Monday, 18 March 2013

US growth firming, mixed data elsewhere

The world's developed economies reported mixed data last week, with the United States producing most of the positive reports.

In the US, a report last week showed that retail sales rose by a solid 1.1 percent in February. While this was partly due to higher gasoline prices, retail sales excluding gas also showed a rise of 0.6 percent.

In addition, another report from the US showed that industrial production rose 0.7 percent in February.

In contrast, a report last week showed that industrial production in the euro area fell 0.4 percent in January.

In Japan, core machinery orders was reported last week to have plunged 13.1 percent in January. Another report showed that the tertiary industry index fell 1.1 percent in January.

Still, there were also signs that the major developed economies are improving.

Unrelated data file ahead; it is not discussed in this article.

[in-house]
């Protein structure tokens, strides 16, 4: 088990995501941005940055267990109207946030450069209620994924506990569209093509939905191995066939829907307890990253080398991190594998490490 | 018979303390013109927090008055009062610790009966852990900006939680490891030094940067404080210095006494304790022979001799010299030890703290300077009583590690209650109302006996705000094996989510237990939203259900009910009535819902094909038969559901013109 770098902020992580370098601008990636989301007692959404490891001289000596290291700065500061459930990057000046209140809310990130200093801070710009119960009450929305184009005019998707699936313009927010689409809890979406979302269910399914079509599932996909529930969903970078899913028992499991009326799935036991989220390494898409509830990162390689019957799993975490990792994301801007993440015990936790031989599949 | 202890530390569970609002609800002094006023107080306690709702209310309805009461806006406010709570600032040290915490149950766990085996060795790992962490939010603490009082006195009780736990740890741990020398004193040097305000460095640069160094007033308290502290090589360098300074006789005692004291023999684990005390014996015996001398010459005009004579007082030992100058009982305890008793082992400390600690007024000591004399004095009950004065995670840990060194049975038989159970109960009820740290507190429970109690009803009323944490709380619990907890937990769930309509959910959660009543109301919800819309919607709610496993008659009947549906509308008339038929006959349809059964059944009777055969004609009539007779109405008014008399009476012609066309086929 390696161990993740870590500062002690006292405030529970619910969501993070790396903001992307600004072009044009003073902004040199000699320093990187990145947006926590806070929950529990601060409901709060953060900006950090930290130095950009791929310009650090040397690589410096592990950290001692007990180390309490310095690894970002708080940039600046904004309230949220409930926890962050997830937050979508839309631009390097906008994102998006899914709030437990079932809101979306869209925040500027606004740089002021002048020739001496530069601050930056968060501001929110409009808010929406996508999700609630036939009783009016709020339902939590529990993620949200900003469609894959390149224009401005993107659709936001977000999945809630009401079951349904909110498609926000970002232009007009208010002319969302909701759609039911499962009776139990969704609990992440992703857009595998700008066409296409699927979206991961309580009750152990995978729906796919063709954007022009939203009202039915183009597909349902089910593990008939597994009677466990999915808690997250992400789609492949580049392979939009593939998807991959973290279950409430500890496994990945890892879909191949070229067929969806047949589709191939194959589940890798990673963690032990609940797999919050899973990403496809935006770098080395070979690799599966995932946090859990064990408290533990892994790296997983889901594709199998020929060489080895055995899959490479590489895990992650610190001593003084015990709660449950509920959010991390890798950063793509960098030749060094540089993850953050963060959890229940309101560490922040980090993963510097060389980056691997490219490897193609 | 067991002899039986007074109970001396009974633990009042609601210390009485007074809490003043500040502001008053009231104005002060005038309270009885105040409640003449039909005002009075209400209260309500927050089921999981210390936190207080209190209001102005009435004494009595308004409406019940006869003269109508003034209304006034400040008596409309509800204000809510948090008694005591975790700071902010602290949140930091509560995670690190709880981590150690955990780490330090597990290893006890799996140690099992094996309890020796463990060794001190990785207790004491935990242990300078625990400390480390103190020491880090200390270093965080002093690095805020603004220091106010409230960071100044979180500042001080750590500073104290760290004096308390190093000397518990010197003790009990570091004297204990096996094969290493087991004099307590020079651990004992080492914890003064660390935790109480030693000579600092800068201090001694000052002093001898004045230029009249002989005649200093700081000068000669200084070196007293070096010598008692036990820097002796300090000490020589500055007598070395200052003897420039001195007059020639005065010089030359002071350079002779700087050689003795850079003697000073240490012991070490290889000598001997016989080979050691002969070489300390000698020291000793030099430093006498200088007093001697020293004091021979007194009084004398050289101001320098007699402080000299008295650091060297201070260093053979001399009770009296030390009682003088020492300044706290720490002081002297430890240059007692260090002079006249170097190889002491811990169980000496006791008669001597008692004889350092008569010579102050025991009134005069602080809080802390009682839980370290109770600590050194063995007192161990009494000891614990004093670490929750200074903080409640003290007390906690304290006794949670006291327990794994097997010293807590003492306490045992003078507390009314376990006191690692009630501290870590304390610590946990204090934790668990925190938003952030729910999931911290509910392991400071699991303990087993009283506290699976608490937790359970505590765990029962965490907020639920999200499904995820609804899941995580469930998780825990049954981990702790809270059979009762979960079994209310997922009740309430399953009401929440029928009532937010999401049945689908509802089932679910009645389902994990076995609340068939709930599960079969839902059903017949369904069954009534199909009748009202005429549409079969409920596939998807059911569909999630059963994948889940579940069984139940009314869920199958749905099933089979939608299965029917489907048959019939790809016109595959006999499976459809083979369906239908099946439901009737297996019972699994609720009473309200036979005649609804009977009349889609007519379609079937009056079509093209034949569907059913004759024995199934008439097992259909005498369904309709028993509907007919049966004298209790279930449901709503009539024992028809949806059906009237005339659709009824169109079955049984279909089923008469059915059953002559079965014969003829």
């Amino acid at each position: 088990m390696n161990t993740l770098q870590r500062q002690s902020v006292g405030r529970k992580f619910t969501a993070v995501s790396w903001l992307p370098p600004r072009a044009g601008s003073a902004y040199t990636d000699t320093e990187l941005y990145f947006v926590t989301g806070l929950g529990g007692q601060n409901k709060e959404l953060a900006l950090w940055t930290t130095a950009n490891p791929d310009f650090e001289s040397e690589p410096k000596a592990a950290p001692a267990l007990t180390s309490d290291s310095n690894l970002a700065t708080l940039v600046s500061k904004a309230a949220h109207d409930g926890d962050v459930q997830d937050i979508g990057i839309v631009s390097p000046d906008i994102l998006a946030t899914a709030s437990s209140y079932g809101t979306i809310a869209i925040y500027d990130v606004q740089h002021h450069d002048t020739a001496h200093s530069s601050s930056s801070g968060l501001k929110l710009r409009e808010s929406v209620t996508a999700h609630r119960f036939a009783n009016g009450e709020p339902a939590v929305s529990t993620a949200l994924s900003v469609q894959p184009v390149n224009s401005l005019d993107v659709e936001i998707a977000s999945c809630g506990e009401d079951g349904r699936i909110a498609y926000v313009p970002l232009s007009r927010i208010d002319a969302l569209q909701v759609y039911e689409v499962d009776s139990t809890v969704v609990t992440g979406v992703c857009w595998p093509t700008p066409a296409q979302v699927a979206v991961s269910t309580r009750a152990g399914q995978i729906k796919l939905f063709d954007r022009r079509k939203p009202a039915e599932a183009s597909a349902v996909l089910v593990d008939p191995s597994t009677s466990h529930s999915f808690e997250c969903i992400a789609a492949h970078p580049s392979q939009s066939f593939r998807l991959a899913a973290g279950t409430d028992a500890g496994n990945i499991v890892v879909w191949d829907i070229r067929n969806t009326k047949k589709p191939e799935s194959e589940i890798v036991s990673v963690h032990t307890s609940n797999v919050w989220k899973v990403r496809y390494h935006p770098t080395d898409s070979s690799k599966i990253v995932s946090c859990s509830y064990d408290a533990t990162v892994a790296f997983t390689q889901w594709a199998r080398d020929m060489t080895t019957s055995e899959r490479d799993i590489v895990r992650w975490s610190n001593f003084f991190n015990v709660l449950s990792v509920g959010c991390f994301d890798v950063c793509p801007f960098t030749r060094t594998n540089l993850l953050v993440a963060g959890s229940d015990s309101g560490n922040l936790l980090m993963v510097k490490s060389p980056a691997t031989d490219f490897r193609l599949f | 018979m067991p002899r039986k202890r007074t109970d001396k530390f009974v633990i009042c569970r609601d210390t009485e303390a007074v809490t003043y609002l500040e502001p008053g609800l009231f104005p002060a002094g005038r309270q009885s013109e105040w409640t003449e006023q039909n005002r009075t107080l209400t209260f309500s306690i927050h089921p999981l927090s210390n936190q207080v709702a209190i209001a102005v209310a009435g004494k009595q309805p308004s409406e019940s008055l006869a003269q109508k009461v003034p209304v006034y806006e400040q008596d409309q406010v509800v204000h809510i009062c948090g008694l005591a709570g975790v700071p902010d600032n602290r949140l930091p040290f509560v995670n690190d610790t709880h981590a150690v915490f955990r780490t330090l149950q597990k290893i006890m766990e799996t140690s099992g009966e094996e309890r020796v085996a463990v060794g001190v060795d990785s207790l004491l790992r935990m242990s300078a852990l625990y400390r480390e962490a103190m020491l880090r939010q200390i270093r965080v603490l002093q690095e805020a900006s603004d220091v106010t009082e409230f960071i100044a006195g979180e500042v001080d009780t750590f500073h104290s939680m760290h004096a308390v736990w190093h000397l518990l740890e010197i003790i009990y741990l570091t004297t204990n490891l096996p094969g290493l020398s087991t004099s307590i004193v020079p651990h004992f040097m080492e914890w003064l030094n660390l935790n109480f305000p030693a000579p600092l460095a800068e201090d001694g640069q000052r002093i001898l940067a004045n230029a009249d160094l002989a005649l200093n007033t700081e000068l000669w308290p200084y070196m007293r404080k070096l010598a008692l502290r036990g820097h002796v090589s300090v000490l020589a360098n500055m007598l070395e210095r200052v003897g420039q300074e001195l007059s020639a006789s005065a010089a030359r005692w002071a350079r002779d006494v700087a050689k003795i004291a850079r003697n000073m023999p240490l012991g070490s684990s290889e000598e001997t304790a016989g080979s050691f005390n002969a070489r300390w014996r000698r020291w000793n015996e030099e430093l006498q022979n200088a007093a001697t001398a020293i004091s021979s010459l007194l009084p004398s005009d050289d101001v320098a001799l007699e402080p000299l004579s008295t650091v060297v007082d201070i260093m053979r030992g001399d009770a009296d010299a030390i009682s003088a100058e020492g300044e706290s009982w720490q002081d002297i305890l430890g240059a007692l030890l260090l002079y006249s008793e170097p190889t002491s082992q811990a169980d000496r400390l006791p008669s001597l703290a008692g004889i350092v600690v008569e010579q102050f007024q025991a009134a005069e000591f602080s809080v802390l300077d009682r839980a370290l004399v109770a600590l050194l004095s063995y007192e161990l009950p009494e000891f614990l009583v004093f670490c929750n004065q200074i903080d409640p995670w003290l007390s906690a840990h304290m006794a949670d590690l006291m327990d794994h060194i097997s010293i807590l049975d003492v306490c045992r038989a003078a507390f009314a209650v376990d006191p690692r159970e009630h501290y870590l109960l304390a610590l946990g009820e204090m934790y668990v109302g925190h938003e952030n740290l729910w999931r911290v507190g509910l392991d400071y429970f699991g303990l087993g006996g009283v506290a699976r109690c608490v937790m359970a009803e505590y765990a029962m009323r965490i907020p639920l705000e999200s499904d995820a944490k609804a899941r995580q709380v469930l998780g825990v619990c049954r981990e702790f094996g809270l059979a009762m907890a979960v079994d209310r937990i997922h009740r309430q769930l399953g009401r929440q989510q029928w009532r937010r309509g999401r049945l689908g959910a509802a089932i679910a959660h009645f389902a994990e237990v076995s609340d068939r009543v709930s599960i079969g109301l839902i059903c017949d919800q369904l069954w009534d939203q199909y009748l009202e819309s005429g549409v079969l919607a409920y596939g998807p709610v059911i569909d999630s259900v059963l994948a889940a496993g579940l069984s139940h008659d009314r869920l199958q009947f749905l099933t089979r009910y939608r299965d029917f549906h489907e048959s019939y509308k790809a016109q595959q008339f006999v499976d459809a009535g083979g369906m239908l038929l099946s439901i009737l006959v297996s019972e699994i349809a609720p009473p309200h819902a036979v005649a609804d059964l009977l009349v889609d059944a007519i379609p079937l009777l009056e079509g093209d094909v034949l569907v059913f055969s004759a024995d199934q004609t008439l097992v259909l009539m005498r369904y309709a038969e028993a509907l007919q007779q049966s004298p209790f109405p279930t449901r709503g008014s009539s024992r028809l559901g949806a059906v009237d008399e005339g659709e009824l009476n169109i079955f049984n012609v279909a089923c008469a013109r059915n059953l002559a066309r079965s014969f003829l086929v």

A report at the beginning of last week from the Organisation for Economic Co-operation and Development showed that the composite leading indicator for the OECD as a whole rose to 100.4 in January from 100.3 in December. Growth in the US and Japan was described as “firming” while the euro area was reported to be showing a “pick-up in growth”.

OECD composite leading indicators
 Ratio to trend,
amplitude adjusted
Change from previous month
OECD area100.0100.1100.2100.3100.
United States100.6100.7100.8100.9100.
Euro area99.499.499.499.699.7-

The main risk to the global economy remains -- as it has been for the past few years -- Europe's financial problems.

The country that is now the focus of attention is Cyprus after its government proposed at the end of last week -- at the behest of other European governments -- to fund a bailout of its banks with a levy on depositors. This precedent raised fears that bank deposits are no longer safe and may trigger fresh financial turmoil by encouraging withdrawals from banks not only in Cyprus but other European banks as well.

A renewed financial crisis would very likely dent the prospect of a recovery in Europe while putting the rest of the global economy at risk as well.

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